2014 | 7 | 1 |
Article title

Themis clothed in Ermine. Some Remarks on the Jurisdiction Excercised by the Rector of Krakow Academy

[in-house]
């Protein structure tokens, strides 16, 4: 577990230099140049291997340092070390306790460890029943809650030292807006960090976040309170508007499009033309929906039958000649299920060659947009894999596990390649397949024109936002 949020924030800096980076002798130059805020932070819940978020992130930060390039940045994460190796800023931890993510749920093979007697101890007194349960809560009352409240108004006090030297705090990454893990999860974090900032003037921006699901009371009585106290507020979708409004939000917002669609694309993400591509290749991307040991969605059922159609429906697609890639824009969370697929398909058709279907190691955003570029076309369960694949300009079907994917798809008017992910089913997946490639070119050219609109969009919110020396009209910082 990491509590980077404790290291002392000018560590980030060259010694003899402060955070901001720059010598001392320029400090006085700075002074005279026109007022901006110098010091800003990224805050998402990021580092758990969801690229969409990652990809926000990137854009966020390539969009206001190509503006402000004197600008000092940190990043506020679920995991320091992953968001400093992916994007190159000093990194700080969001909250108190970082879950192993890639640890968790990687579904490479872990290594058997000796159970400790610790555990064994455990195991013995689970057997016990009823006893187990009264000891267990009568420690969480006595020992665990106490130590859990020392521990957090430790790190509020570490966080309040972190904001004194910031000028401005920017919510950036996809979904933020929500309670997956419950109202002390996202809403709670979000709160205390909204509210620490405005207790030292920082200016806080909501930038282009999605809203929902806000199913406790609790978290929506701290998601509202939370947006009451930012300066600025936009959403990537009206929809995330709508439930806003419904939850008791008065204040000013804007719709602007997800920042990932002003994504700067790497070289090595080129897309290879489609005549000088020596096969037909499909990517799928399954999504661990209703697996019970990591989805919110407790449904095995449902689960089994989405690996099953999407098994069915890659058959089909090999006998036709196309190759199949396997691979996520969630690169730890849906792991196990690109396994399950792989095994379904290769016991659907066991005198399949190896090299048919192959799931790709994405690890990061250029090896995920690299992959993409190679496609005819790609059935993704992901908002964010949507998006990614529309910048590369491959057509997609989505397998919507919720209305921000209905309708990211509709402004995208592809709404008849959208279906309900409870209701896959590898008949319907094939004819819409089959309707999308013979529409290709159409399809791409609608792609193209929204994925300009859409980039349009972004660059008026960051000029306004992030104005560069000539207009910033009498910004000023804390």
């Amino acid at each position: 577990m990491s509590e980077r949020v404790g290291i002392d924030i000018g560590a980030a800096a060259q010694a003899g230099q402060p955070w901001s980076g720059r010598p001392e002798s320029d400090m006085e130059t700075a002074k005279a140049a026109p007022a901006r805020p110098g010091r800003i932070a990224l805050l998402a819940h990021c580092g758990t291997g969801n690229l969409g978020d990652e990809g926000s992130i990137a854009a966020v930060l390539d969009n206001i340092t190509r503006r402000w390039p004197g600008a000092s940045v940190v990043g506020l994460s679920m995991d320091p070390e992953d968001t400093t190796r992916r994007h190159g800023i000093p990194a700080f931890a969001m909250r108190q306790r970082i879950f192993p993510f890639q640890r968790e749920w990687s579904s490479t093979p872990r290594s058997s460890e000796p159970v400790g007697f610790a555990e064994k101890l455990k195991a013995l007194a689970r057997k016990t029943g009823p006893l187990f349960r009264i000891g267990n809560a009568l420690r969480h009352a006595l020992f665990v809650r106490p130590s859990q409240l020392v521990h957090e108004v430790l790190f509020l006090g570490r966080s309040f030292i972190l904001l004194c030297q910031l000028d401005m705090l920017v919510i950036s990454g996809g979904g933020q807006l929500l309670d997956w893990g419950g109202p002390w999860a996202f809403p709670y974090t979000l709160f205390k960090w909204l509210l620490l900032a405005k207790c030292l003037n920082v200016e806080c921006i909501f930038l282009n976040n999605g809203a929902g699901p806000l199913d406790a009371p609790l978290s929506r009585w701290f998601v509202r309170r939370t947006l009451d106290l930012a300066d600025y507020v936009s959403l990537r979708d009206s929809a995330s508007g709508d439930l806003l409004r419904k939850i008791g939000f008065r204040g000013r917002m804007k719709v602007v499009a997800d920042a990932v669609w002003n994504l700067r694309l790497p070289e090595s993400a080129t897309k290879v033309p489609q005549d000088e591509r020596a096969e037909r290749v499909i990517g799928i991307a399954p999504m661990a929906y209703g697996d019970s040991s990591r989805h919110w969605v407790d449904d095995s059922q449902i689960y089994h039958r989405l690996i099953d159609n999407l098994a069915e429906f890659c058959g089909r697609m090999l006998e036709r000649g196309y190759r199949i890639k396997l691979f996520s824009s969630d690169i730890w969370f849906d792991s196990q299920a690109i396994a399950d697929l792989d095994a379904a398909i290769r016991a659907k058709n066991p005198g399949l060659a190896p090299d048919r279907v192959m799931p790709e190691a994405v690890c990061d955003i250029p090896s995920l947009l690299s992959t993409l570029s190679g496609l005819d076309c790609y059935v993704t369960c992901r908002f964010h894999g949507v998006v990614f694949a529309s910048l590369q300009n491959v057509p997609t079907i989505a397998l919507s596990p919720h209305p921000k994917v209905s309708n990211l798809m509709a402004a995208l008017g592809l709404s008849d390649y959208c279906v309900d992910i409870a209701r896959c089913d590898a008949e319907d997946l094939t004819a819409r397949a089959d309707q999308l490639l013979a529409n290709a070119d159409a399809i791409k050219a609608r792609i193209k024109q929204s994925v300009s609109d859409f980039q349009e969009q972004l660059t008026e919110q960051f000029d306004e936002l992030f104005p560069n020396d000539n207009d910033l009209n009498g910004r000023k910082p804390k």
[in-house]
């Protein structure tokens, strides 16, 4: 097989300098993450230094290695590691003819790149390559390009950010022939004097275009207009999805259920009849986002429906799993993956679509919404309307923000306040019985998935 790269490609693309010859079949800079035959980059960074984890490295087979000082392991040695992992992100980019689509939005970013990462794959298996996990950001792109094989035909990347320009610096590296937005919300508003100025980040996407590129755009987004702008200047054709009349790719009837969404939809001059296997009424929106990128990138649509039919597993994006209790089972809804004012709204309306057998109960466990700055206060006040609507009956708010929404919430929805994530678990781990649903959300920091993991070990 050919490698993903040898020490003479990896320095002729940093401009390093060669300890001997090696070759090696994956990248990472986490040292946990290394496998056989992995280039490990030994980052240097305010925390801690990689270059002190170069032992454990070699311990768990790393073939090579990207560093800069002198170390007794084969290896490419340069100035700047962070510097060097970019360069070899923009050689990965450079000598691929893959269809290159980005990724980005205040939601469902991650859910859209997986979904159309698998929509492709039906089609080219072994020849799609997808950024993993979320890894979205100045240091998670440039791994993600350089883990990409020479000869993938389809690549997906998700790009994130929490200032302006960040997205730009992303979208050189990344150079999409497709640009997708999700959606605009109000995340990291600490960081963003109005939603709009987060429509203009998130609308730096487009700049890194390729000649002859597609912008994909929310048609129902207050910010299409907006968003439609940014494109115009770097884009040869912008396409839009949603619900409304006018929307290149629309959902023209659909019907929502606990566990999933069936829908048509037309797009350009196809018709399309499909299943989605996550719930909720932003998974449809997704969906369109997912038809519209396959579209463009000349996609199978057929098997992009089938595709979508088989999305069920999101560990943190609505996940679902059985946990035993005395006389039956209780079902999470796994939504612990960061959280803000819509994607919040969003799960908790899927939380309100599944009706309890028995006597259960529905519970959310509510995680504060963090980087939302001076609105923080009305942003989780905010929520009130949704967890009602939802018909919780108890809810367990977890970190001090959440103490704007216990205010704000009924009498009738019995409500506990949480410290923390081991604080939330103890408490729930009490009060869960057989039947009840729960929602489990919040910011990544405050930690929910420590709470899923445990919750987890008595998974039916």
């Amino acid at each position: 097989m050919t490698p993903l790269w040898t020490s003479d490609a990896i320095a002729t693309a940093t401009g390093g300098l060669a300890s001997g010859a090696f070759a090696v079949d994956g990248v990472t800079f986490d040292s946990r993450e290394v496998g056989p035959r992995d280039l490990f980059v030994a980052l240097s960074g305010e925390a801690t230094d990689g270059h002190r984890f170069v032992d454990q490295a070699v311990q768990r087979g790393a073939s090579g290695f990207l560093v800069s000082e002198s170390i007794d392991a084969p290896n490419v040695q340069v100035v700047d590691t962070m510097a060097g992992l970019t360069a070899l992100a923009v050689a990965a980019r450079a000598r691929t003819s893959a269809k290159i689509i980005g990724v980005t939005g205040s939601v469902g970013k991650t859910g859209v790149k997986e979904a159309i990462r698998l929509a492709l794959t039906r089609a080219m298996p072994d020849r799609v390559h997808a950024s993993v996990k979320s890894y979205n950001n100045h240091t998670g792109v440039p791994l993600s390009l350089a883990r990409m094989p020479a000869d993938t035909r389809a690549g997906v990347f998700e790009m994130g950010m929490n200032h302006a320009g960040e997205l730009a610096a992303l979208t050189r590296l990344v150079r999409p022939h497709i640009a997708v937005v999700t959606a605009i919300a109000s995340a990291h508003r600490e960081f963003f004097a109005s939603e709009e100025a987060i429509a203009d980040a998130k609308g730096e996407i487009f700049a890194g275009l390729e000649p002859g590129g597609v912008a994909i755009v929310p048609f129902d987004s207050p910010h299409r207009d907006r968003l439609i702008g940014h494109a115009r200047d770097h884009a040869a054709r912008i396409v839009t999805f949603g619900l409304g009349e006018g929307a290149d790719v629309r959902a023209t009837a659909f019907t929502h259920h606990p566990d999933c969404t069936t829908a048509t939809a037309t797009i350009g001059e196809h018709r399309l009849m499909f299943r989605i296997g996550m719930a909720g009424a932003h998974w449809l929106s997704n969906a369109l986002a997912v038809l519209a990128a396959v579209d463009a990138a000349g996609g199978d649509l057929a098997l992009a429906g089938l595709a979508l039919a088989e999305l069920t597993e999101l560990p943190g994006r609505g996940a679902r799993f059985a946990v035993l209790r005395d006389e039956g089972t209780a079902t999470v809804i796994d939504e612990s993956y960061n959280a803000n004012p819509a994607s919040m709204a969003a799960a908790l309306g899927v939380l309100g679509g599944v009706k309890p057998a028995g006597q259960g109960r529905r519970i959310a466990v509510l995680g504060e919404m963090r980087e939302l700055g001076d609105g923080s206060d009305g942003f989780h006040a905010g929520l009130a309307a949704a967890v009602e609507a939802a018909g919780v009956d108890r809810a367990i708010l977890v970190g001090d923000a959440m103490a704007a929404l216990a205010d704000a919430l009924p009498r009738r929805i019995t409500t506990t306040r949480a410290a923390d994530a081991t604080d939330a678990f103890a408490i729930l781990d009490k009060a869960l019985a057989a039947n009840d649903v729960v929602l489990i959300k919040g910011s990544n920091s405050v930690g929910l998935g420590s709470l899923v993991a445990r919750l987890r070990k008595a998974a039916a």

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The scope of the jurisdiction of the Rector of the Krakow Academy was determined by the foundation privileges of Kazimierz Wielki and Władysław Jagiełło; the latter had subsequently been extended by the university statutes as well as by the royal and urban documents. The judicial competence of the Rector, named in legal documents as the “highest judge”, referred above all to members of the university corporation, but also to people remaining outside this structure (e.g. in some cases to the Krakow townsmen). The Rector assumed the jurisdiction the moment he had taken an oath. The students and professors of the Krakow Academy were also subject to the Rector’s judicial authority, the moment they had taken an oath. The subject range of the Rector’s jurisdiction comprised penal cases, including those relating to disciplinary issues. The jurisdiction also extended to civil law: confirmation of documents, certain institutions of inheritance law and even civil contentions relating to copyright law. The Rector adjudicated on the basis of canon law, Roman law and customary law as well as on the basis of the university statutes. The procedure was based on a shortened and simplified mode derived from canon law. The trial was of an adversarial nature and consequently, the penal and civil proceedings did not differ much one from another. All proceedings were based on the principle of oral testimonies. The hearing of evidence was based on a legal theory of evidence. The fundamental type of evidence was an oath, but other forms of evidence were also allowed, including testimonies of women witnesses. The majority of cases adjudicated by the Rector concerned the students of the Academy; proceedings against professors were also conducted. The most common offences concerned disciplinary matters, offences against morality, neglect of duties, theft of books, fights. Among the adjudicated punishments there predominated fines although one could also come across penalties of temporary imprisonment or church punishments, such as excommunication. The students and professors were protected by immunity, thanks to which they could not be held responsible before municipal and magistrates courts. As a matter of rule, one could not appeal against the verdict passed by the Rector, although there were other legal measures that enabled one to avoid punishment. During the reforms implemented by H. Kołłątaj, attempts were made to broaden the extent of the Rector’s judicial competence, yet the latter had never been implemented on a wider scale. The Rector’s jurisdiction was eventually abolished by the Austrian authorities.
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